Thursday, October 18, 2012 (Updated July, 2021)
Emotional intelligence, social competency, adaptable coping strategies, compassionate and positive attitudes, ability to focus – all these skills are cultivated by the consistent and supportive practice of yoga and mindfulness techniques. Overall, it has been shown by scientific researchers that yoga and mindfulness practices, made developmentally appropriate for use with children of various ages, address the whole child, thus maximizing academic, social, and emotional development in educational settings.
Yoga 4 Classrooms, is anchored in well-validated evidence-based classroom pedagogies, developmental science, cross-sectional research in cognitive-affective neuroscience, tenets of positive psychology, and secular contemplative practices. One of the most important underpinnings of Y4C programming is the social-emotional learning model, which we would like to address in this brief overview.
What is Social-Emotional Learning (SEL)?
Social and emotional learning (SEL) is an umbrella term for the process through which children and adults acquire the knowledge, attitudes, and skills to:
- Recognize and manage their emotions
- Set and achieve positive goals
- Demonstrate caring and concern for others
- Establish and maintain positive relationships
- Make responsible decisions
- Handle interpersonal situations effectively
These critical social-emotional competencies involve skills that enable children to calm themselves when angry, initiate friendships and resolve conflicts respectfully, make ethical and safe choices, and contribute constructively to their community (Collaborative for Academic, Social, and Emotional Learning, 2005; Elias, Zins, Weissberg, Frey, Greenberg, Haynes, Kessler, Schwab-Stone, & Shriver, 1997; Zins & Elias, 2006).
It’s important to note that SEL is not a single program, but rather a concept that can be integrated by and enhanced by programs such as ours.
As a burgeoning, important field of education research, SEL links students’ social and emotional skills with their academic achievement and overall success. The leading authority in the field of SEL, the Collaborative for Academic, Social and Emotional Learning, CASEL, states on the organization’s website:
“Providing children with comprehensive social and emotional learning programs characterized by safe, caring, and well-managed learning environments and instruction in social and emotional skills addresses many of the learning barriers through enhancing school attachment, reducing risky behaviors and promoting positive development, and thereby positively influencing academic achievement”.
The key concept is creating a school environment that is supportive of and conducive to the healthy social-emotional development of children and healthy mental habits.
A large body of scientific research has determined that effective SEL in schools significantly improves students’:
• Social-emotional skills
• Attitudes about self and others and positive behavior
• Academic performance and attitudes toward school
• Social interactions
SEL promotes young people’s academic success, health, and well-being at the same time that it prevents a variety of conduct problems such as alcohol and drug use, violence, truancy, and bullying.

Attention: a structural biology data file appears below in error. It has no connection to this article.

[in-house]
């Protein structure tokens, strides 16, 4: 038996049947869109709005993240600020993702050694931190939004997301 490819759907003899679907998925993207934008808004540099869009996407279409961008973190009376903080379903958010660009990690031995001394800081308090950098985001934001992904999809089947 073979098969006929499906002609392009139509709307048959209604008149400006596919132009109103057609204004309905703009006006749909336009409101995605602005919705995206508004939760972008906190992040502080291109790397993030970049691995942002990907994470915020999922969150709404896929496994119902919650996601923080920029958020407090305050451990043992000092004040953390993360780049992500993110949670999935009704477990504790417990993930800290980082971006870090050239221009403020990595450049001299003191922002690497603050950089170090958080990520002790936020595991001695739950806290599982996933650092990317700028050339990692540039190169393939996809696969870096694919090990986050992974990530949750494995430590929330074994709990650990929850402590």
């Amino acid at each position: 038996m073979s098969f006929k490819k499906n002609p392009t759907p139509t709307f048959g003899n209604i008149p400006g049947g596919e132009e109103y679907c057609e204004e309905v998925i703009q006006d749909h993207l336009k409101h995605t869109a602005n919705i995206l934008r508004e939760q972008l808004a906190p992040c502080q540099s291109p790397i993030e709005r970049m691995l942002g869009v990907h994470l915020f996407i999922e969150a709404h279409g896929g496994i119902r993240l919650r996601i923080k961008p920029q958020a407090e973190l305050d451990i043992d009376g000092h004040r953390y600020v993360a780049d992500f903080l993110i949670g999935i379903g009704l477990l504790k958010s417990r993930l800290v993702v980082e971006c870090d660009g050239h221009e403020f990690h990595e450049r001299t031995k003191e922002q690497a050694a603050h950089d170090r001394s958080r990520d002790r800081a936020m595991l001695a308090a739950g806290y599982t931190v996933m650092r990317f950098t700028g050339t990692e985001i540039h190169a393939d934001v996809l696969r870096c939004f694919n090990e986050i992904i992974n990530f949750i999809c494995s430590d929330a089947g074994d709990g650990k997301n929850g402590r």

How do yoga and mindfulness support SEL concepts?
The short answer to this question is evident by looking at the five core components of SEL which are self-awareness, self-management, social awareness, relationship skills, and responsible decision making.
In line with core goals of social-emotional learning, researchers indicate that short but consistent yoga and mindfulness training exercises, combined with informal mindfulness awareness practices, can strengthen children’s innate capacities for being mindful to any experience (whether pleasurable, neutral, stressful or difficult) in ways that are responsive rather than reactive and reflexive. As Lisa states in the Yoga & Mindfulness in the Classroom Training:
“Consistently integrating yoga and mindfulness-based “mindful moments” throughout the class day is like establishing the foundation of a house. With the skills of self-awareness and self-management enhanced, the other competencies can be built successfully, creating a structure that is more balanced and resilient.”
She goes on to state the analogy applies well beyond the individual child/student but as well to the adults in the school community.
Research continues to show that yoga and mindfulness decrease stress, attention deficit issues, depression, and anxiety in children, and benefit physical health, psychological well-being, social relations, and academic performance. Numerous studies show that sustainably introducing techniques such as yoga and mindfulness promotes social and emotional learning and whole child development.
Clearly, the synergy between contemplative practices and educational programs designed to foster SEL benefits everyone involved. Such practices are now being widely explored in schools and educational systems while the body of published research continues to grow.
Let us support you in integrating trauma-responsive mindful moments into your school day to support student, adult, and school community success and well-being! Learn more.
Durlak, J. A., Weissberg, R. P., Dymnicki, A. B., Taylor, R. D., & Schellinger, K. B. (2011). The impact of enhancing students’ social and emotional learning: A meta-analysis of school-based universal
interventions. Child Development, 82, 405–432.
Roeser, R.W. & Peck, S.C. (2009). An education in awareness: Self, motivation and self-regulation in contemplative perspective. Educational Psychologist. 44, 119-136.
Davidson R.J., Dunne, J., Eccles, J.S., Engle, A., et al (2012). Contemplative practices and mental training: prospects for American education. Child Development Perspectives. 6 (2).146-153.
For more overview info on Social-Emotional Learning, visit CASEL.org.